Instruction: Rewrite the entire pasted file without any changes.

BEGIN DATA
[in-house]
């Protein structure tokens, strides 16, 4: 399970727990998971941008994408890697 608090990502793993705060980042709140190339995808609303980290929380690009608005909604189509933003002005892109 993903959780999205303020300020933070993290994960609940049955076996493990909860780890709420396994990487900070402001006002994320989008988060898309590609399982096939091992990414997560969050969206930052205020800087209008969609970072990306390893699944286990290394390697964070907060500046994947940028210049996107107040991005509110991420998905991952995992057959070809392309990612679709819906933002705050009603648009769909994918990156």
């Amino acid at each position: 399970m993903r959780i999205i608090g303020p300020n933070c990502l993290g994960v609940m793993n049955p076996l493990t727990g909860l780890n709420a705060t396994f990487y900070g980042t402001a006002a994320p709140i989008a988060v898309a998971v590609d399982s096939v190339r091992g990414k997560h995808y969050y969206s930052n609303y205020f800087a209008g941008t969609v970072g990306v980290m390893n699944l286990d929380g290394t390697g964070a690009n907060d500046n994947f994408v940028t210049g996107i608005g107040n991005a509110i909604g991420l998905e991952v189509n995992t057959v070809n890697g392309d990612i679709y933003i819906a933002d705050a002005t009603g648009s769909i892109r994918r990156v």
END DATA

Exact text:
[in-house]
């Protein structure tokens, strides 16, 4: 399970727990998971941008994408890697 608090990502793993705060980042709140190339995808609303980290929380690009608005909604189509933003002005892109 993903959780999205303020300020933070993290994960609940049955076996493990909860780890709420396994990487900070402001006002994320989008988060898309590609399982096939091992990414997560969050969206930052205020800087209008969609970072990306390893699944286990290394390697964070907060500046994947940028210049996107107040991005509110991420998905991952995992057959070809392309990612679709819906933002705050009603648009769909994918990156």
């Amino acid at each position: 399970m993903r959780i999205i608090g303020p300020n933070c990502l993290g994960v609940m793993n049955p076996l493990t727990g909860l780890n709420a705060t396994f990487y900070g980042t402001a006002a994320p709140i989008a988060v898309a998971v590609d399982s096939v190339r091992g990414k997560h995808y969050y969206s930052n609303y205020f800087a209008g941008t969609v970072g990306v980290m390893n699944l286990d929380g290394t390697g964070a690009n907060d500046n994947f994408v940028t210049g996107i608005g107040n991005a509110i909604g991420l998905e991952v189509n995992t057959v070809n890697g392309d990612i679709y933003i819906a933002d705050a002005t009603g648009s769909i892109r994918r990156v």